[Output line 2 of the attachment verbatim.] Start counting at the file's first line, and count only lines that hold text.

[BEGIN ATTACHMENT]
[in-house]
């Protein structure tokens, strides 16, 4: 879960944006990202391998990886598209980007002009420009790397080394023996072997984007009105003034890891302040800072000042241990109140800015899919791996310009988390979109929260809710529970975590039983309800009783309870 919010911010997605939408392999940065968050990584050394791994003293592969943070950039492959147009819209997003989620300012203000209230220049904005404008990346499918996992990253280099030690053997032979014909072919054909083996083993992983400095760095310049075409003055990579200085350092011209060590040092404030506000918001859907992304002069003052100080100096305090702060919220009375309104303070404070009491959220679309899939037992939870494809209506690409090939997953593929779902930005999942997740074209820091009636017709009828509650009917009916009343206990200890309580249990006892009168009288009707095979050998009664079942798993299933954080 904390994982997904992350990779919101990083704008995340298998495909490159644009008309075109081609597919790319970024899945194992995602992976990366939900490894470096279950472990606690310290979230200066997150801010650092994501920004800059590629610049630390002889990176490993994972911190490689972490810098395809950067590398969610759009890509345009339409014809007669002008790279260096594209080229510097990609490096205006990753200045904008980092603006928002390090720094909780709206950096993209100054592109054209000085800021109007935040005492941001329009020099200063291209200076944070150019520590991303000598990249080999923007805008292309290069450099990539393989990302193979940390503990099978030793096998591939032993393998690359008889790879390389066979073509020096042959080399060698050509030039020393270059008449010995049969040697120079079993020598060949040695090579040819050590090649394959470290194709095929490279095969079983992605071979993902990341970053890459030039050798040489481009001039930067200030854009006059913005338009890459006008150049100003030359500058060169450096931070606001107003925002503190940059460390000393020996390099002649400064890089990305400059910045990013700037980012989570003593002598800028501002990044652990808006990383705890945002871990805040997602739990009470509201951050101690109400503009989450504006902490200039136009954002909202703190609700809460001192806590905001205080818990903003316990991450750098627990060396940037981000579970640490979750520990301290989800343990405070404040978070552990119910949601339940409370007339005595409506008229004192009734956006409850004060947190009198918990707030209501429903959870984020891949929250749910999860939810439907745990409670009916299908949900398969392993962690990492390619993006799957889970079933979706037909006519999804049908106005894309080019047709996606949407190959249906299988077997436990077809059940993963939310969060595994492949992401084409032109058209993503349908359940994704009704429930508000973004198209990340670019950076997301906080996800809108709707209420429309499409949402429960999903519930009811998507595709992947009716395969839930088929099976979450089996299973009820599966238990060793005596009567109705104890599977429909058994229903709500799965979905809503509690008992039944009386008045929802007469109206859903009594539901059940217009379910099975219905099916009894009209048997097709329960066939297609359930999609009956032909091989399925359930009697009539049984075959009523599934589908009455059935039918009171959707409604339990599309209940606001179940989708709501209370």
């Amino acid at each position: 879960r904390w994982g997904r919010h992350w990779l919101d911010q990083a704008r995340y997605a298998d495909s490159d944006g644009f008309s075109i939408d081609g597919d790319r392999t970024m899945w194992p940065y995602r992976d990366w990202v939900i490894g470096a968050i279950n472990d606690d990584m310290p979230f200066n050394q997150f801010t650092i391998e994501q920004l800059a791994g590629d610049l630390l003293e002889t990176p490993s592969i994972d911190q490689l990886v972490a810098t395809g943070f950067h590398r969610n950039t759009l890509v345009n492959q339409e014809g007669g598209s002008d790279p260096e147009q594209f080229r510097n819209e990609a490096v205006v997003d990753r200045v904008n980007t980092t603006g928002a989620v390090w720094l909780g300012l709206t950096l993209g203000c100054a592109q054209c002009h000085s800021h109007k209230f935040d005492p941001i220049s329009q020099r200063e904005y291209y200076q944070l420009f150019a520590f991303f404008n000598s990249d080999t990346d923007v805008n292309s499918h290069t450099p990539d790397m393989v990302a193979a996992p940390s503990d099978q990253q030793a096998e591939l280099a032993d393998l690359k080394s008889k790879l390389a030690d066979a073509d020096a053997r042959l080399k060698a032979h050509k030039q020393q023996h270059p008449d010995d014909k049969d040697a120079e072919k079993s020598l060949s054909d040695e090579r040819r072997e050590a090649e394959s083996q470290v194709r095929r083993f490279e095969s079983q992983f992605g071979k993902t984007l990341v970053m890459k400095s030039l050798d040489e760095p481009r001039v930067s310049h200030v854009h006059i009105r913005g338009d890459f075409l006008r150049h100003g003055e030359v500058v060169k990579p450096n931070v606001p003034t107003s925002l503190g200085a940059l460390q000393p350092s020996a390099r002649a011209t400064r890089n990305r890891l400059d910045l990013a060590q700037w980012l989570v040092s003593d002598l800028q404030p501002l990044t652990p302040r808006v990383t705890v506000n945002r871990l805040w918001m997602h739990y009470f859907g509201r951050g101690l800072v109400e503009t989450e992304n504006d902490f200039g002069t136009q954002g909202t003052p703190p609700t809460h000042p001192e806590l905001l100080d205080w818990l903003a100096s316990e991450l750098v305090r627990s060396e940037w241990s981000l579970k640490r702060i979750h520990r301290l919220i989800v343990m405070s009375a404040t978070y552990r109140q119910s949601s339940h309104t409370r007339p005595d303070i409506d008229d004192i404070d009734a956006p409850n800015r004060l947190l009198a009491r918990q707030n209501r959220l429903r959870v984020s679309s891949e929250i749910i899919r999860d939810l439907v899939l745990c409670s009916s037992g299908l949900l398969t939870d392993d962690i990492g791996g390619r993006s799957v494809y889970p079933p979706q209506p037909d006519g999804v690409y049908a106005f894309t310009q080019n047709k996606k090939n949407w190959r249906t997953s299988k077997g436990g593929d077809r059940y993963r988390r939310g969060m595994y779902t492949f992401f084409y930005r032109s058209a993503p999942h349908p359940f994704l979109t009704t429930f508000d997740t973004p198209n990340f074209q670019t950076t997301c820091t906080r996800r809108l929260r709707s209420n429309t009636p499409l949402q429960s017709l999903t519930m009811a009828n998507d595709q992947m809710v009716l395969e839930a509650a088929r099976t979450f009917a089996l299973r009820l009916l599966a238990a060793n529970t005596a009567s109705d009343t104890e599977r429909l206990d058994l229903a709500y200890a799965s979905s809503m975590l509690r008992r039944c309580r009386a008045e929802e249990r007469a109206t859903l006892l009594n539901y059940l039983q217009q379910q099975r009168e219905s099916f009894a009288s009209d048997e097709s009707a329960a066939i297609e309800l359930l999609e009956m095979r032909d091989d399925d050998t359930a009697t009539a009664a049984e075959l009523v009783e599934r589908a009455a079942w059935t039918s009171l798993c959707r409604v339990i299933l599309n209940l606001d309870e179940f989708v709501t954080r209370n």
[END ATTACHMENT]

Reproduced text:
């Protein structure tokens, strides 16, 4: 879960944006990202391998990886598209980007002009420009790397080394023996072997984007009105003034890891302040800072000042241990109140800015899919791996310009988390979109929260809710529970975590039983309800009783309870 919010911010997605939408392999940065968050990584050394791994003293592969943070950039492959147009819209997003989620300012203000209230220049904005404008990346499918996992990253280099030690053997032979014909072919054909083996083993992983400095760095310049075409003055990579200085350092011209060590040092404030506000918001859907992304002069003052100080100096305090702060919220009375309104303070404070009491959220679309899939037992939870494809209506690409090939997953593929779902930005999942997740074209820091009636017709009828509650009917009916009343206990200890309580249990006892009168009288009707095979050998009664079942798993299933954080 904390994982997904992350990779919101990083704008995340298998495909490159644009008309075109081609597919790319970024899945194992995602992976990366939900490894470096279950472990606690310290979230200066997150801010650092994501920004800059590629610049630390002889990176490993994972911190490689972490810098395809950067590398969610759009890509345009339409014809007669002008790279260096594209080229510097990609490096205006990753200045904008980092603006928002390090720094909780709206950096993209100054592109054209000085800021109007935040005492941001329009020099200063291209200076944070150019520590991303000598990249080999923007805008292309290069450099990539393989990302193979940390503990099978030793096998591939032993393998690359008889790879390389066979073509020096042959080399060698050509030039020393270059008449010995049969040697120079079993020598060949040695090579040819050590090649394959470290194709095929490279095969079983992605071979993902990341970053890459030039050798040489481009001039930067200030854009006059913005338009890459006008150049100003030359500058060169450096931070606001107003925002503190940059460390000393020996390099002649400064890089990305400059910045990013700037980012989570003593002598800028501002990044652990808006990383705890945002871990805040997602739990009470509201951050101690109400503009989450504006902490200039136009954002909202703190609700809460001192806590905001205080818990903003316990991450750098627990060396940037981000579970640490979750520990301290989800343990405070404040978070552990119910949601339940409370007339005595409506008229004192009734956006409850004060947190009198918990707030209501429903959870984020891949929250749910999860939810439907745990409670009916299908949900398969392993962690990492390619993006799957889970079933979706037909006519999804049908106005894309080019047709996606949407190959249906299988077997436990077809059940993963939310969060595994492949992401084409032109058209993503349908359940994704009704429930508000973004198209990340670019950076997301906080996800809108709707209420429309499409949402429960999903519930009811998507595709992947009716395969839930088929099976979450089996299973009820599966238990060793005596009567109705104890599977429909058994229903709500799965979905809503509690008992039944009386008045929802007469109206859903009594539901059940217009379910099975219905099916009894009209048997097709329960066939297609359930999609009956032909091989399925359930009697009539049984075959009523599934589908009455059935039918009171959707409604339990599309209940606001179940989708709501209370």